When you hear “cactus”, you’re imagining desert, sand and large spikes, right? Well, you can forget all of that when it comes to Epiphytic cacti.
Unique Ones In The Cacti World
Epiphytic cacti are members of the cactus family native to South and Central American rainforests. They grow on the altitudes range from 3,000 to 5,000 feet (900 to 1,500 m). Unlike most cacti that live in desert conditions, Epiphytic cacti are used to receiving up to 157 inches (400 cm) of rainfall annually.
The name of these plants comes from the fact that they grow on other plants, although they are not parasites. Epiphytic cacti don’t root in the soil like many other cacti. Instead, they sprout in the crotches of trees or on large branches in rain forests, where organic matter tends to collect and decompose, using their roots to cling tightly to their roost. In order to get nutrition, Epiphytic developed stomas, or leaf openings, that allow them to absorb moisture from the air, keeping them hydrated instead roots exposed to the air.
There are many different species of Epiphytic cacti, but they all have similar growing needs. Among all, these cacti are known to be one of the most spectacular bloomers in the family. The most popular species are Schlumbergera (Christmas Cacti and Thanksgiving Cacti) which comes in a wide range of colors. There are also Hatiora (Easter Cacti) and Epiphyllum (Orchid Cacti). Also known as Holiday cacti, names of these species generally refer to the season when they bloom.
Grow And Care Tips
The most important part of growing any Epiphytic cacti is choosing the right soil. Cacti lovers are divided on this subject. Some of them prefer using standard cacti soil mix, others insist on using orchid mixes. Either way, any Epiphytic cactus needs well-draining soil with lots of air space, since the roots would naturally be exposed to air. If you choose to make your own mix, you should consider adding perlite, peat, orchid bark, sand, fine gravel or leaf mold to the standard soil mix. The proportion should be around 60 percent of soil and 40 percent of any amendments you choose. If you use ingredients that will eventually break down completely, such as orchid bark, you should repot the plant every two or three years.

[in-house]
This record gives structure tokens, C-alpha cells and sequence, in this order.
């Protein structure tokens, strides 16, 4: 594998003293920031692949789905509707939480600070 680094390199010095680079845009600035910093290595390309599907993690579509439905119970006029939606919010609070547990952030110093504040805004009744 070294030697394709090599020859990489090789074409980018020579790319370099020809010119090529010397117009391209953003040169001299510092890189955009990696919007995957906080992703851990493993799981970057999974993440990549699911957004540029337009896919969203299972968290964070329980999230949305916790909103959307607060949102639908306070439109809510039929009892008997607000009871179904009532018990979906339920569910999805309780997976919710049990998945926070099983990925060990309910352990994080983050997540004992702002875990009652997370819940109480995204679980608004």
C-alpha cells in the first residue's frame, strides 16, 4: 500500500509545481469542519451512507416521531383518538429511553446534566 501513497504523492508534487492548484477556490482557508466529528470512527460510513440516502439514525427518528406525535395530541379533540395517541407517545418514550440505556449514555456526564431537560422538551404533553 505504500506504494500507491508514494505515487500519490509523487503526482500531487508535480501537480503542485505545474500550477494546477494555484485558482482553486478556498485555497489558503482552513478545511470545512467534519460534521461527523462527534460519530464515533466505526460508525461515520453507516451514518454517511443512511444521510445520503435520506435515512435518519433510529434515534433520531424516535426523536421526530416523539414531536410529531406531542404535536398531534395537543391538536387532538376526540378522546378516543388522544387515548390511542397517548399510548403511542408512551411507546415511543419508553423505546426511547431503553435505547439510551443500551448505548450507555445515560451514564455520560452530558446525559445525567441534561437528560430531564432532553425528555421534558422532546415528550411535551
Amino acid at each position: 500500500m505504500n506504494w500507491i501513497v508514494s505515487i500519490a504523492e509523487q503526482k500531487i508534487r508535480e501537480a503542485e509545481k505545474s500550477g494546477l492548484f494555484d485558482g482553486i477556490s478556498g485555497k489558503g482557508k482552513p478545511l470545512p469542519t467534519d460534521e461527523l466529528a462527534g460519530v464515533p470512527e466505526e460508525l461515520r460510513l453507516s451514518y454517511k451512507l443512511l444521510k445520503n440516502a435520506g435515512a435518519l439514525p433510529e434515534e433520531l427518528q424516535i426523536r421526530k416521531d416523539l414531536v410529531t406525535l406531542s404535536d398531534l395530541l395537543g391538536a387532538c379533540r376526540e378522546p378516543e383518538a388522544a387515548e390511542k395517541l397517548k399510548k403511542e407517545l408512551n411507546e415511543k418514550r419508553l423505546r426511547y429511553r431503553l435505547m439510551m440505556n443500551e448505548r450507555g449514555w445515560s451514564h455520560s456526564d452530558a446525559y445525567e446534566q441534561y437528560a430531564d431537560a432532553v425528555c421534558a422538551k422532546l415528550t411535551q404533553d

Epiphytic cacti grow in forests, so they can’t take direct sunlight. This makes them great houseplants. You should make sure they get some filtered light, ideally morning sun, and keep them in shade for the rest of the day. If you give these cacti ideal lighting conditions, you’ll be rewarded with breathtaking flowers. Epiphytic cacti start blooming when days become shorter in late fall and the winter.
These cacti have different water needs from their desert cousins. Unlike desert cacti, these species need to be kept damp, but not soaking wet. You should still allow them to dry slightly before next watering. Just water them once a week unless temperatures become high and the air is dry, in which case you’ll need to do it more often. During the winter rest period, you should water them just enough to keep them alive. Epiphytic cacti love fertilization. You can add some mild nutrition once a month, like complete 20-20-20 fertilizer mixed at half strength.